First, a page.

Today we meet the kids we will be working with over the next few weeks on the Hand in Hand project. The project is a christian charity that provides education and food for 218 children affected by AIDS.
Today I become a piece of climbing apparatus. Please bear in mind that on my own as an individual I bear no more resemblance to a climbing apparatus than you or anyone else. But add any number of ethiopian children to the equation and the result is a walking, talking climbing apparatus. Today I met Sadaa, Yodit, Samira and about 50 other budding climbers in the community centre of the Hand in Hand project in Lideta, one of the sub cities of Addis Ababa. Tomorrow (naga) is the first day of school and the project leaders Tesfahun and co. had arranged a ceremony of sorts to hand out the new school uniforms to each of the 218 kids. They also received textbooks (jefte) and pencils and pens.
The huge community centre hall has walls that look as if they've not been cleaned in 40 years, an enormous number of plastic chairs and a roof which is immaculate. It also contains 218 children from ages 5 - 17 and some of their parents. The wiring hangs down at various points and I am warned by several of the kids who shout "Danger!" with worried looks on their faces whenever my hair brushes one of the wires. As soon as we sit down, Amanda has Samira on her knee and we are quickly introduced to her friend Sadaa. Most of the kids seem very shy for about three seconds until you extend your hand, smile and say Salamno (peace be on you) and then it's like you're a member of the family (a long lost one at that). You're immediately introduced to all of their friends and it is then that the climbing begins.
I spend half an hour with a group of young girls, one of whom apparently has aspirations to be a boxer, and another two who are just simply super sweet and lovely. They try to teach me amharic words for things. They laugh when I get them wrong and say them over and over until I get them right. I spend another half hour with a group of boys who teach me how to roll the inner tube of a bicycle with a piece of wire along the floor. Again, I fail, but eventually manage a roll of about 4-5 metres. My achievement is met by smiles and applause and is immediately undermined by a five year old who rolls his innertube a good twenty metres before running out of space. The boys try to teach me more amharic and my brain is on the point of explosion. I'm glad I have three weeks with them, if only to learn all the words and phrases they are teaching me. They are fascinated by my glasses. Amanda teaches them all "Fat" and points at my stomach.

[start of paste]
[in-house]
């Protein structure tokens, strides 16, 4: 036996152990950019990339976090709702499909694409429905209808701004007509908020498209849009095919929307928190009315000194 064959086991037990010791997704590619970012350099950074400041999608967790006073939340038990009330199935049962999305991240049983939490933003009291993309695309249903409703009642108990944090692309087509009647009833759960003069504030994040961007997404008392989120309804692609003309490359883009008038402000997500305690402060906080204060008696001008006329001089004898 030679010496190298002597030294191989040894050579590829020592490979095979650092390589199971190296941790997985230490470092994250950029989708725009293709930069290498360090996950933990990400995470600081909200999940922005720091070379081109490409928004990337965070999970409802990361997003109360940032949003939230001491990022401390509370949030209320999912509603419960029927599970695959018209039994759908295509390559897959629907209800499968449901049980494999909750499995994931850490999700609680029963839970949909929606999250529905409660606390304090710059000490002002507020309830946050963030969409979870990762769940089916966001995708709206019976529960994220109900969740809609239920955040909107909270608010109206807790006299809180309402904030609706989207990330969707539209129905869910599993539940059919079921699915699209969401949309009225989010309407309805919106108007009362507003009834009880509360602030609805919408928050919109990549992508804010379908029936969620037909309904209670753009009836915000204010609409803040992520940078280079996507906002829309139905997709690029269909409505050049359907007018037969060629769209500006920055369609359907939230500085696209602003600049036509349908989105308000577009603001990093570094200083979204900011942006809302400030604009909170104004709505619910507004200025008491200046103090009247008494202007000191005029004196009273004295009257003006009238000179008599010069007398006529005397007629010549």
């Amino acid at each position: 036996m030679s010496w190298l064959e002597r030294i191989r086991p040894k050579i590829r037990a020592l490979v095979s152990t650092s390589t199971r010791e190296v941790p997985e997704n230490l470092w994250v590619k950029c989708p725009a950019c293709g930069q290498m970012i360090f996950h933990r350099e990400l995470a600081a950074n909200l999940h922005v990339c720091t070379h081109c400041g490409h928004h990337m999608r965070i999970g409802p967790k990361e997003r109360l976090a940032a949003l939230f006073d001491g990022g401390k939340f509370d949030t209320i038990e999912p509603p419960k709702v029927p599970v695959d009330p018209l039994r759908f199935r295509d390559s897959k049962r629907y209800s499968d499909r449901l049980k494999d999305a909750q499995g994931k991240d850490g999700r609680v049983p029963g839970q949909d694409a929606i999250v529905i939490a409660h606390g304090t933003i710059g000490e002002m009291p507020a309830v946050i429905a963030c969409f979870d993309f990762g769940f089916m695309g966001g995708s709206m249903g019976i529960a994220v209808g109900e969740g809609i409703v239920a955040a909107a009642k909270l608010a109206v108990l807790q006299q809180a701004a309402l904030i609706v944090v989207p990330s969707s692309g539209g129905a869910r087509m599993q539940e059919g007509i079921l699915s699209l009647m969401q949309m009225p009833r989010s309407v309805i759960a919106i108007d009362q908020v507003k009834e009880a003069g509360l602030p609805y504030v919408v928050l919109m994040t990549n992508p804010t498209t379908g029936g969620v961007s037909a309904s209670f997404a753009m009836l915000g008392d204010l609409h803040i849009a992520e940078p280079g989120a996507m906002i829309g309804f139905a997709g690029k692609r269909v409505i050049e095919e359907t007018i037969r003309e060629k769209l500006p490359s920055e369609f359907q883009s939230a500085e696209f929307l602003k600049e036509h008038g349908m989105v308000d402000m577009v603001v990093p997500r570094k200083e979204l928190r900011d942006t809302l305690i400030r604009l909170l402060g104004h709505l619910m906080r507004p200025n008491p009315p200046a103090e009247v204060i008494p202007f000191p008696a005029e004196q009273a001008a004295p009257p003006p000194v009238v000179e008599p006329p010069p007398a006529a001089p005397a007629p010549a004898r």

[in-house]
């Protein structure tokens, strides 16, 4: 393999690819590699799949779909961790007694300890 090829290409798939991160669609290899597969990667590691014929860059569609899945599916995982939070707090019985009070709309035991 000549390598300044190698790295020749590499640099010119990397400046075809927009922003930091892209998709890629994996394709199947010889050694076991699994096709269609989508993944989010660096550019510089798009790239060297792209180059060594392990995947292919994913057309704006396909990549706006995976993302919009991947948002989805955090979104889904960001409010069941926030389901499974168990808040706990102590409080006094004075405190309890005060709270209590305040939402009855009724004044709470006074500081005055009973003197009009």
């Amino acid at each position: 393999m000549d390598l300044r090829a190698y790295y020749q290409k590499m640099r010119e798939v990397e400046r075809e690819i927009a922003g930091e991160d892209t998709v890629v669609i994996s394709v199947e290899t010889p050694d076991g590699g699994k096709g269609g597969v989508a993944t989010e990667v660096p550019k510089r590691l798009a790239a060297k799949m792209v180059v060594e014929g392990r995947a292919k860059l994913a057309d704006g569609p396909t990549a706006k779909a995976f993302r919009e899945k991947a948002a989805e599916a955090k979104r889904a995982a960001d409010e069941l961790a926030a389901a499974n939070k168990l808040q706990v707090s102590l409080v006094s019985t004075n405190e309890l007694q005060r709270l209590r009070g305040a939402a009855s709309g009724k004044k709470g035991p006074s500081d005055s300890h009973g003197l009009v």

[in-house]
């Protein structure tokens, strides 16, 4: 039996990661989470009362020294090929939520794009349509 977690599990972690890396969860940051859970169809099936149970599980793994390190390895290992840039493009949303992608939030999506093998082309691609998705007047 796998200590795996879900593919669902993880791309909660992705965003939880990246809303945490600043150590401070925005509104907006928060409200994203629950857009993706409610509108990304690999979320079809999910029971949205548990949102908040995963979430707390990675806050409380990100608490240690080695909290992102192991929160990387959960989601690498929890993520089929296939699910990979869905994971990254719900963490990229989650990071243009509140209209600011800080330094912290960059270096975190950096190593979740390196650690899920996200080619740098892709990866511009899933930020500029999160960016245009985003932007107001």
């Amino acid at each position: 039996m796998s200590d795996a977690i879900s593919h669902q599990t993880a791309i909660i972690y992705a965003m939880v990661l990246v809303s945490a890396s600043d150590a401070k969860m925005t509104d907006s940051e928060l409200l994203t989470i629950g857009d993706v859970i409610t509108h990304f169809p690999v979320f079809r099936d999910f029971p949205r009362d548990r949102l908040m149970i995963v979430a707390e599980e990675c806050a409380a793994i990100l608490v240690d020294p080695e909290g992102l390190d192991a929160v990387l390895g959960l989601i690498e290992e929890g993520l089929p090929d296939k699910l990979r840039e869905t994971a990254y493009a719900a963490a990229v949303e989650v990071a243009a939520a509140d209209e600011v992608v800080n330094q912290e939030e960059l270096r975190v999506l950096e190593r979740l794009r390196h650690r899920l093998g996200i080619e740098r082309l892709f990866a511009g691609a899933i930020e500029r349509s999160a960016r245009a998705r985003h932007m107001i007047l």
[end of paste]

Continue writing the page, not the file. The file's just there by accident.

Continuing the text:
They are all in such high spirits and within a second of shaking a hand, out come the smiles and the endless talking, climbing and hugging. It's hard to believe that these children are all either living with AIDS are orphans or who have parents who have the disease. There is such a vitality in the room. In fact, its only in writing this now that I remember the presence of the disease in their lives. Being in that hall with them it goes completely out of your head at the first smile.
We go for lunch with Tesfahun, Sha and Geditchu and their friend, an Orthapaedic surgeon who as it turns out adores Cliff Richard. Amanda is over the moon. Enrique Iglesias "Hero" plays on the stereo in the restaurant as we talk.
In Addis, weddings are an enormous deal. They cost more than a house and everyone is invited. The boy who shines your shoes, the guy you met on the street once. Your wedding photos are also likely to bear a startling resemblance to everyone elses wedding photos. For one simple reason. They are all taken in the same place on what seems to be the same day at the same time. We are in Ghion gardens, or as I shall refer to it from now on "Wedding Central". As we walk through the gardens there must be at least 20 wedding parties being photographed, dancing, singing and being filmed. Everywhere you look there are horrendous bridesmaid's dresses, beautiful brides and proud grooms. Everytime you see a bride she is being followed by an entourage of clapping, singing, instrument playing minstrels. If this was a drinking game, you'd be wasted in seconds.
It's just one huge happy celebration and it's a fantastic thing to see. Also in Ghion gardens there is a pool. It's fairly warm outside and most of the Ethiopians are sitting in the cafe, standing under the showers or watching their children in the kiddy pool. Again, Frank tells us there is a simple reason as to why there is practically no one in the pool. No one knows how to swim.